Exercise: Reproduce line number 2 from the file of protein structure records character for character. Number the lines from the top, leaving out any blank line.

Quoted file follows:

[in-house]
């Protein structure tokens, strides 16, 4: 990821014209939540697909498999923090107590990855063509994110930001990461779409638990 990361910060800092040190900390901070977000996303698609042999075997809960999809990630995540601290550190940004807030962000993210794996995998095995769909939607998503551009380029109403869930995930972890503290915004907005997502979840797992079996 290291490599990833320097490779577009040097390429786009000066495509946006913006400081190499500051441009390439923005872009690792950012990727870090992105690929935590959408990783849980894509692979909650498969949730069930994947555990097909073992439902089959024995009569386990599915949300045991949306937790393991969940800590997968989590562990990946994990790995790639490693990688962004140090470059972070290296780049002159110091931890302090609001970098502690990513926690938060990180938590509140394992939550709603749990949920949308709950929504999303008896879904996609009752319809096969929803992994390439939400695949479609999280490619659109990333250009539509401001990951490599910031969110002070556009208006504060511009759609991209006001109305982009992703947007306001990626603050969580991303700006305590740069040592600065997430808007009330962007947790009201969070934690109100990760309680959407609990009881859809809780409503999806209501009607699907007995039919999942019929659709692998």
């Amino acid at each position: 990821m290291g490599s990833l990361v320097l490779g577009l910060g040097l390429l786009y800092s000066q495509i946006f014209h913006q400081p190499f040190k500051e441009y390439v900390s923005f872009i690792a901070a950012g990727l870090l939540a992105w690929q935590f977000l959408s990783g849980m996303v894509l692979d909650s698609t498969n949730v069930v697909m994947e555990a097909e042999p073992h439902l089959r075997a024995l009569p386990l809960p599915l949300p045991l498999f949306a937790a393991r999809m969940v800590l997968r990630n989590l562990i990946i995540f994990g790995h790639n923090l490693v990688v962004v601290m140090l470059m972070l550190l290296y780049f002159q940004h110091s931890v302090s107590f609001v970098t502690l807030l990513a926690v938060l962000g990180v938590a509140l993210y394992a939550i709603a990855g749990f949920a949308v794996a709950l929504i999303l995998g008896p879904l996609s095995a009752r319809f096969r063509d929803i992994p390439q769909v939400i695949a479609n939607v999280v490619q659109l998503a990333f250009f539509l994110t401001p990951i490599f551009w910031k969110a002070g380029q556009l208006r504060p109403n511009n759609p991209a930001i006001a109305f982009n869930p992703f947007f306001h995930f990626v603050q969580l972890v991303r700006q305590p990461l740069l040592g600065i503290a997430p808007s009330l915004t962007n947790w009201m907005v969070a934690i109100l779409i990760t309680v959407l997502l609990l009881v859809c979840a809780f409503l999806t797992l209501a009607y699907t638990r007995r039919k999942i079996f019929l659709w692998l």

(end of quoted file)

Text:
């Protein structure tokens, strides 16, 4: 990821014209939540697909498999923090107590990855063509994110930001990461779409638990 990361910060800092040190900390901070977000996303698609042999075997809960999809990630995540601290550190940004807030962000993210794996995998095995769909939607998503551009380029109403869930995930972890503290915004907005997502979840797992079996 290291490599990833320097490779577009040097390429786009000066495509946006913006400081190499500051441009390439923005872009690792950012990727870090992105690929935590959408990783849980894509692979909650498969949730069930994947555990097909073992439902089959024995009569386990599915949300045991949306937790393991969940800590997968989590562990990946994990790995790639490693990688962004140090470059972070290296780049002159110091931890302090609001970098502690990513926690938060990180938590509140394992939550709603749990949920949308709950929504999303008896879904996609009752319809096969929803992994390439939400695949479609999280490619659109990333250009539509401001990951490599910031969110002070556009208006504060511009759609991209006001109305982009992703947007306001990626603050969580991303700006305590740069040592600065997430808007009330962007947790009201969070934690109100990760309680959407609990009881859809809780409503999806209501009607699907007995039919999942019929659709692998």